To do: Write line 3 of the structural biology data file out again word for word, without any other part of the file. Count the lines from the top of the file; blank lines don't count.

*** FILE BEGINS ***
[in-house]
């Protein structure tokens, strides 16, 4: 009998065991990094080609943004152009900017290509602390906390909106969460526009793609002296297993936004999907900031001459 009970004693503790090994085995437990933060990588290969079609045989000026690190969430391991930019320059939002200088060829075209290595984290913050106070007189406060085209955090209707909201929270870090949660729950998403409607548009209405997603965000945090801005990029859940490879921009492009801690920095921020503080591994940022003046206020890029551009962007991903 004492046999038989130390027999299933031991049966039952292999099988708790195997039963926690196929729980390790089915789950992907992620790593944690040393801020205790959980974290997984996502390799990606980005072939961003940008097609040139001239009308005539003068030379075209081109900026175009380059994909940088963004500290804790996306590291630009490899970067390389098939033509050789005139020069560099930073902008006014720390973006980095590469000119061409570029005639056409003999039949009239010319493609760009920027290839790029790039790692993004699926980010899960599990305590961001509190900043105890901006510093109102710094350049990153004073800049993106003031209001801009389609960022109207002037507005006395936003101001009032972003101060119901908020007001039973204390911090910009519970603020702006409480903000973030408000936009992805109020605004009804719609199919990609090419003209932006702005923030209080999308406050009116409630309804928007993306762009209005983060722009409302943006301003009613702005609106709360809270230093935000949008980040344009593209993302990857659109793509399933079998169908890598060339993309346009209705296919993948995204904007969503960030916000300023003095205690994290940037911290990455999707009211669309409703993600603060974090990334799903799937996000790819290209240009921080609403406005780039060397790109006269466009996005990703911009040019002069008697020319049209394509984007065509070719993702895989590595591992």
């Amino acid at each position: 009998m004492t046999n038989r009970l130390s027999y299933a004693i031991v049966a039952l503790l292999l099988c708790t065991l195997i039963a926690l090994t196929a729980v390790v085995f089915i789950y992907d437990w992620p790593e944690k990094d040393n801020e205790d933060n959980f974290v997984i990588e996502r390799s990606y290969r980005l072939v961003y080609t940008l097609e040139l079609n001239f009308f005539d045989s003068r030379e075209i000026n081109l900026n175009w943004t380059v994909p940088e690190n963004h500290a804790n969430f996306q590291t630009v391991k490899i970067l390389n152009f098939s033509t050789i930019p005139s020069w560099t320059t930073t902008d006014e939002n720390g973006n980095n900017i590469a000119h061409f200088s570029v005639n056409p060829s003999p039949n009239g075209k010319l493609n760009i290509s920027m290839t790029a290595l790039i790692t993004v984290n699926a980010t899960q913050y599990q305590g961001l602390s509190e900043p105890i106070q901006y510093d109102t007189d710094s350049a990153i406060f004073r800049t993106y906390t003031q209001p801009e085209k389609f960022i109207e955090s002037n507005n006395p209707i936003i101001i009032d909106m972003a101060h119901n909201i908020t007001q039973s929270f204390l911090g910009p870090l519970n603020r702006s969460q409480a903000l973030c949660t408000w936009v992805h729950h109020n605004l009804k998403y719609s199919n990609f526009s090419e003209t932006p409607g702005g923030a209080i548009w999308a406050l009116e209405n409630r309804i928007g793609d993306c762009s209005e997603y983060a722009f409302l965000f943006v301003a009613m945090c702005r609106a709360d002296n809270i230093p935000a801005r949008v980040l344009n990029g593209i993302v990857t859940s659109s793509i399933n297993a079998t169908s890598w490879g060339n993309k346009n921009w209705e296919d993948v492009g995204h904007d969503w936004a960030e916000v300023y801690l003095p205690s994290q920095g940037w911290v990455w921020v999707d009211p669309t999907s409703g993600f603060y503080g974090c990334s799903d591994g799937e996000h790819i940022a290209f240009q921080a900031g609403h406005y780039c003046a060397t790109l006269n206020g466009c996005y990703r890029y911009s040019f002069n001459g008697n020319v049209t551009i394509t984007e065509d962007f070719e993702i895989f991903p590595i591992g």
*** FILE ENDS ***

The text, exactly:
């Amino acid at each position: 009998m004492t046999n038989r009970l130390s027999y299933a004693i031991v049966a039952l503790l292999l099988c708790t065991l195997i039963a926690l090994t196929a729980v390790v085995f089915i789950y992907d437990w992620p790593e944690k990094d040393n801020e205790d933060n959980f974290v997984i990588e996502r390799s990606y290969r980005l072939v961003y080609t940008l097609e040139l079609n001239f009308f005539d045989s003068r030379e075209i000026n081109l900026n175009w943004t380059v994909p940088e690190n963004h500290a804790n969430f996306q590291t630009v391991k490899i970067l390389n152009f098939s033509t050789i930019p005139s020069w560099t320059t930073t902008d006014e939002n720390g973006n980095n900017i590469a000119h061409f200088s570029v005639n056409p060829s003999p039949n009239g075209k010319l493609n760009i290509s920027m290839t790029a290595l790039i790692t993004v984290n699926a980010t899960q913050y599990q305590g961001l602390s509190e900043p105890i106070q901006y510093d109102t007189d710094s350049a990153i406060f004073r800049t993106y906390t003031q209001p801009e085209k389609f960022i109207e955090s002037n507005n006395p209707i936003i101001i009032d909106m972003a101060h119901n909201i908020t007001q039973s929270f204390l911090g910009p870090l519970n603020r702006s969460q409480a903000l973030c949660t408000w936009v992805h729950h109020n605004l009804k998403y719609s199919n990609f526009s090419e003209t932006p409607g702005g923030a209080i548009w999308a406050l009116e209405n409630r309804i928007g793609d993306c762009s209005e997603y983060a722009f409302l965000f943006v301003a009613m945090c702005r609106a709360d002296n809270i230093p935000a801005r949008v980040l344009n990029g593209i993302v990857t859940s659109s793509i399933n297993a079998t169908s890598w490879g060339n993309k346009n921009w209705e296919d993948v492009g995204h904007d969503w936004a960030e916000v300023y801690l003095p205690s994290q920095g940037w911290v990455w921020v999707d009211p669309t999907s409703g993600f603060y503080g974090c990334s799903d591994g799937e996000h790819i940022a290209f240009q921080a900031g609403h406005y780039c003046a060397t790109l006269n206020g466009c996005y990703r890029y911009s040019f002069n001459g008697n020319v049209t551009i394509t984007e065509d962007f070719e993702i895989f991903p590595i591992g």